“My Gods” – How We Refer to the Holy
Lately I’ve seen some egregiously bad advice percolating around tumblr (no surprise). The most recent is the idea, articulated as though it was historical fact, that to refer to the Gods as ‘my God’ or ‘my Goddess’ is hubris.(1) I’m not sure where this nonsense is coming from but it’s just that: utter, misguided bullshit.(2)
Each devotional relationship with a Deity is unique. To indicate ownership of that relationship by using the possessive acknowledges that reality. It articulates responsibility for one’s role in that relationship. It acknowledges that someone else may have a very different relationship with the same Deity, that the Gods are independent Beings, capable of relating to Their devotees as individuals, unrestricted by the narrow confines of anything written about Them.
To say “my God …” also articulates an essential difference between one’s own tradition and that of whatever interlocutor with whom one might be speaking. It expresses uniqueness, as each Deity is unique and each devotional relationship is unique, while at the same time giving voice to the tremendous power of such relationships. It is indeed possible to engage with the Gods in significant ways. One’s own engagement does not impinge upon someone else also having an equally significant devotional reality. Language is often problematic when it comes to discussing spiritual reality, the Gods, or indeed anything Holy but I do not believe that this is a situation that falls under that particular rubric.
If we rule out such intimate language than we are tacitly agreeing with the idea, promulgated so frequently in academic circles, that polytheists in the ancient world had no personal devotional relationships with their Gods. This is, of course, also nonsense. Use of the possessive acknowledges the unique nature of each devotional relationship and the rich complexity such relationships bring to one’s devotional and religious life. The only hubris lies in not acknowledging that.
- Not only is it anything but hubris, in many indigenous religions, particularly certain ATR, it is common parlance to refer to “my [insert Deity name here]” precisely as a matter of respect, and a reference to certain initiatory realities. If using such language is “hubris” in one tradition, then the implication is that it is “hubris” in every tradition, which I’m sure was not the intent of the original tumblr post. Still, language is a precise instrument, a tool to foster clarity of expression and sentiments like this matter. Now the main focus of the tumblr in question is a rather narrow type of progressive politics, and I cannot help but wonder if the idea of articulating distinctions in one’s devotional and religious worlds bothers the poster because it is creating a border, distinguishing clearly between your tradition and mine, your Gods and mine, your praxis and mine. I don’t think such distinctions are bad things. I think, for the integrity of traditions, they’re necessary. It also brings clarity to any conversation about these topics; after all, one is not by such possessive usage speaking for the Gods, which would indeed be ethically problematic.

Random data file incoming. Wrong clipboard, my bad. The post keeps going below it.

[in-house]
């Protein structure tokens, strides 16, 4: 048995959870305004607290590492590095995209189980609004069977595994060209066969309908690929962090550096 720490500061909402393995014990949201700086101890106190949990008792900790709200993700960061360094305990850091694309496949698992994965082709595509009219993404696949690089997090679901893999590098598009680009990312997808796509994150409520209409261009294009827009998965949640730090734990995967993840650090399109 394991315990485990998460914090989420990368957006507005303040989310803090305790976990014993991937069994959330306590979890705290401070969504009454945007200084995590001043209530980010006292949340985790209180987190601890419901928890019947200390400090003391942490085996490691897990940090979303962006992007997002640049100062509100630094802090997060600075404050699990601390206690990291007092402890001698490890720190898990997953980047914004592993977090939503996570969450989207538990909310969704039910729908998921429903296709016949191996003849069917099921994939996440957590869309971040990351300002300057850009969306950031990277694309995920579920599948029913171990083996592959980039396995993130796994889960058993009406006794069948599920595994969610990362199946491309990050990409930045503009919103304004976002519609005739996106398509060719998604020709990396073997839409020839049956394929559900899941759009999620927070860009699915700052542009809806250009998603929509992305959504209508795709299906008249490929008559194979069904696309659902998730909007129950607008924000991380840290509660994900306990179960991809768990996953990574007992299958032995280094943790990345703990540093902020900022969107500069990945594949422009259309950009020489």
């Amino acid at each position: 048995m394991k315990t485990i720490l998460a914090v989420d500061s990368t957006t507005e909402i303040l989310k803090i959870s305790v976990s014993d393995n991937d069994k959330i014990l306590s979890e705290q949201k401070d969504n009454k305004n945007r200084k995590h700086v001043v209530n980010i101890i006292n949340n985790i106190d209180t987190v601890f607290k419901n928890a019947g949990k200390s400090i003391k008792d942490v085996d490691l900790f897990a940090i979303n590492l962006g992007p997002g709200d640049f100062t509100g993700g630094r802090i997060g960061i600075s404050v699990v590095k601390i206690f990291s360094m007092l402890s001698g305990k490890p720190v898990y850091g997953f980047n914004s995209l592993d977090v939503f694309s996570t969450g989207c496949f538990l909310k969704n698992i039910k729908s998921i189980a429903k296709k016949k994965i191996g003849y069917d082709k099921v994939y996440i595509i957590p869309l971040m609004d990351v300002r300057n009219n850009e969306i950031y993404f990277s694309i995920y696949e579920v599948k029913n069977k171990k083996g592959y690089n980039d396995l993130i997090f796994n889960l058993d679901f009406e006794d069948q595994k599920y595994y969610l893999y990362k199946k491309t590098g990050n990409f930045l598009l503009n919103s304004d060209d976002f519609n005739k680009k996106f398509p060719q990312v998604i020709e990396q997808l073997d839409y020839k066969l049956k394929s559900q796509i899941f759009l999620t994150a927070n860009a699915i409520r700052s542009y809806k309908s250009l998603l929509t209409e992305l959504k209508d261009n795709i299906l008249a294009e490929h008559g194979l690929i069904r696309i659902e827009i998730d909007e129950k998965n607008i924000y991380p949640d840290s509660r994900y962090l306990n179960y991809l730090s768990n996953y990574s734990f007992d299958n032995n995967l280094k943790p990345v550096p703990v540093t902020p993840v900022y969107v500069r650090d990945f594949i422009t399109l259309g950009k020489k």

- So is the same poster’s advice on miasma. Katharmos (cleansing) is NOT just for murder/killing. There are many, many reasons that some type of cleansing might be required. I would suggest R. Parker’s classic text “Miasma: Pollution and Purification in Early Greek Religion” or “Inner Purity and Pollution in Greek Religion” by A. Petrovic and I. Petrovic. My Gods, I wish people would read and critically consider what they read. Also, maybe go beyond Homer, ffs.
Posted on October 30, 2019, in Bacchic Things, hellenic things, Roman Things, theology, Uncategorized and tagged Bacchic Things, Hellenic Things, Language, Lived Polytheism, miasma, pollution, Roman things, stupidity, theology. Bookmark the permalink. 17 Comments.